IMG_3816.JPG

Teaching Creative

Sharing what you know and love can help you build a thriving business while giving students tools and skills that might just take them on a whole new journey.

Look at you, starting a revolution with a paintbrush, sewing machine or little bits of metal.

You Don't Need a Fancy Studio-Try These Instead

You Don't Need a Fancy Studio-Try These Instead

Don't let the lack of studio space keep you from sharing what you love and adding a new profit center to your business. You may be dreaming of a beautiful studio space with chandeliers and white chairs, paints and easels set up for each student, but you don't need the overhead right out of the gate.

Instead, get creative about where to hold your classes.

If you're feeling stuck, start asking people if they know of any space available to host a class. You might be surprised with what they come up with, like "oh yeah, my friend JP owns a yurt in the woods with a pond, horses and hiking trails that you can use for free..."


Here are just some of the places and ways I have taught, while dreaming of my own studio space:

  1. Skype or Zoom-You can use these platforms to teach live classes to people who don't live in your area. It makes it a little trickier than actually being in the room with someone, but totally do-able. Your students need to bring their own supplies to the class.

  2. Private Lessons in Student's Homes-I offer private lessons and will travel to people's homes to teach. I used to offer 1:1 classes, but now I just do groups, as it wasn't cost effective to do private lessons. My new favorite way to teach is group parties and these are growing in popularity.

  3. In a Library-I co-hosted a Mixed-Media Art Exchange Group in a Public Library. We used the space for free and were on their calendar too, so sometimes we had walk-ins from the public who saw it on the calendar.

  4. In a College Activity Center-I teach a painting class once a year for graduating seniors at a local college. I could also approach local colleges, particularly over the summer, to see if space is available to host a class. Some have space that is available to rent to the public.

  5. In a Non-Profit Agency-I host a local class at a non-profit agency. If you're offering a fund-raiser for a group, they often have space you can use for your class.

  6. In a YURT in the woods. OK, so these aren't generally available, but I'm lucky enough to have friends who have an outdoor classroom, called a Yurt, that they let me use for classes. We host an annual Yurt Yoga and Painting class there and I've also done kids classes there as well.

  7. In a Restaurant-I stumbled on a restaurant/gift shop that has an adorable little cottage and patio in the back, complete with plants and shade-the perfect Artist's Cottage. I asked if I could host an event there and we worked out a deal for a 1/2 day painting workshop that included lunch, tea and dessert. I've also taught jewelry classes in a restaurant and we worked out a deal where we paid $10.00 per person to the restaurant and they provided pizza, wings and a cocktail. We built this cost into the price of the class.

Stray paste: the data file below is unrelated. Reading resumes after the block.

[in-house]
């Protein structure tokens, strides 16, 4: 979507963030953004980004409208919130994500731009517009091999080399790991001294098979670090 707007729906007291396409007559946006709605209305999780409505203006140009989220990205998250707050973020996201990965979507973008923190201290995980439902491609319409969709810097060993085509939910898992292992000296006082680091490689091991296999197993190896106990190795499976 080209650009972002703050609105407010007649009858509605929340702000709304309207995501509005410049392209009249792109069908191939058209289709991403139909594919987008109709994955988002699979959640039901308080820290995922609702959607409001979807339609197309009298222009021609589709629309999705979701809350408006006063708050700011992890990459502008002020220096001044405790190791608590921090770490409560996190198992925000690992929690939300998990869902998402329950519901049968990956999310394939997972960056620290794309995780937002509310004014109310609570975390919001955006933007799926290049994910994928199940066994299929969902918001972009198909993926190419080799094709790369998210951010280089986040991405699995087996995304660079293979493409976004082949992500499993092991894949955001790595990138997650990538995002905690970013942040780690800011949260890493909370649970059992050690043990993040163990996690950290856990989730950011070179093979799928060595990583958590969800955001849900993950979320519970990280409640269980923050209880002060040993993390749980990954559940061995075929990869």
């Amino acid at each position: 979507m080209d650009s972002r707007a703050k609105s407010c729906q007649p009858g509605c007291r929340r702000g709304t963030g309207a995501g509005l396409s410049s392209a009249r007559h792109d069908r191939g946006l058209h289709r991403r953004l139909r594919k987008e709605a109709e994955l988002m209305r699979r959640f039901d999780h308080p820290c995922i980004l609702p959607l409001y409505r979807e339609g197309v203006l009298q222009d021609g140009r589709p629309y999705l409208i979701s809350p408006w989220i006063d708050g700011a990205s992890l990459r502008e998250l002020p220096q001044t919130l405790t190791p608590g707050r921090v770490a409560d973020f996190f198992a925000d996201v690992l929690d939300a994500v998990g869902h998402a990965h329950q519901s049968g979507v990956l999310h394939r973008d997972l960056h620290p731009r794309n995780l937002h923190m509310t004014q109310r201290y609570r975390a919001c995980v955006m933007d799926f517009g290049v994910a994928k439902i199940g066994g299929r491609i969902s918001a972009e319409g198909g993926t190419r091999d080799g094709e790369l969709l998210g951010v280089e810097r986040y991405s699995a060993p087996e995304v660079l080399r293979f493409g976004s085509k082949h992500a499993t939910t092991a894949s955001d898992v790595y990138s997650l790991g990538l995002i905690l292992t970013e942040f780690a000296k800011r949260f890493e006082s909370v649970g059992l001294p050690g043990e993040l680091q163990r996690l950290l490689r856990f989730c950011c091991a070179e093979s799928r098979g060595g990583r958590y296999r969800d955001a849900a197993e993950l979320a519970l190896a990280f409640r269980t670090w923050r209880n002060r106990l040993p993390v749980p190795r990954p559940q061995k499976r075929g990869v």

8. In an Art Co-op. If you're a part of an art co-op, chances are they host classes or have considered it. Start a conversation and see where it goes. I host MANY of my classes in art co-ops I belong to. The added bonus is that people can see the work you sell and the co-ops help to promote the class and take registrations.

  9. In a Church-They often have community rooms available for public use for free, donation or low cost.

  10. In your own home-I have offered small classes and private lessons in my home every now and then. This can be a good place to get started.

  11. In a Field or Park-Set up a tent in a field or rent a pavilion in a park and teach outside in the fair weather months.

  12. In a Gift Shop-I teach art classes in a small gift shop. The owner moves items to the side and sets up small 2 to 4 person tables to make for a cozy teaching space.

  13. In a Community Center-I've rented space in a community center for very low cost. Lots of parking, accessibility and space.

  14. In a High School Art Room-I teach through a local Adult Education program offered by my school district and we use one of the Art Rooms for our class. This is actually ideal for our class and works out great.

  15. In a garage-I've both taught and taken classes held in garages. This is not unusual for jewelry making with torches or painting with messy splashing and spraying. I've also used a friend's driveway, come to think of it, and the neighbor's dog stopped over and peed on the paintings while they were drying..good and memorable times!

If you're ready to get your ideas out of your head and into the classroom, sign up for weekly success stories and practical strategies for getting your classes up and running.

You Don't Have to Be an Expert to Start Teaching

You Don't Have to Be an Expert to Start Teaching

0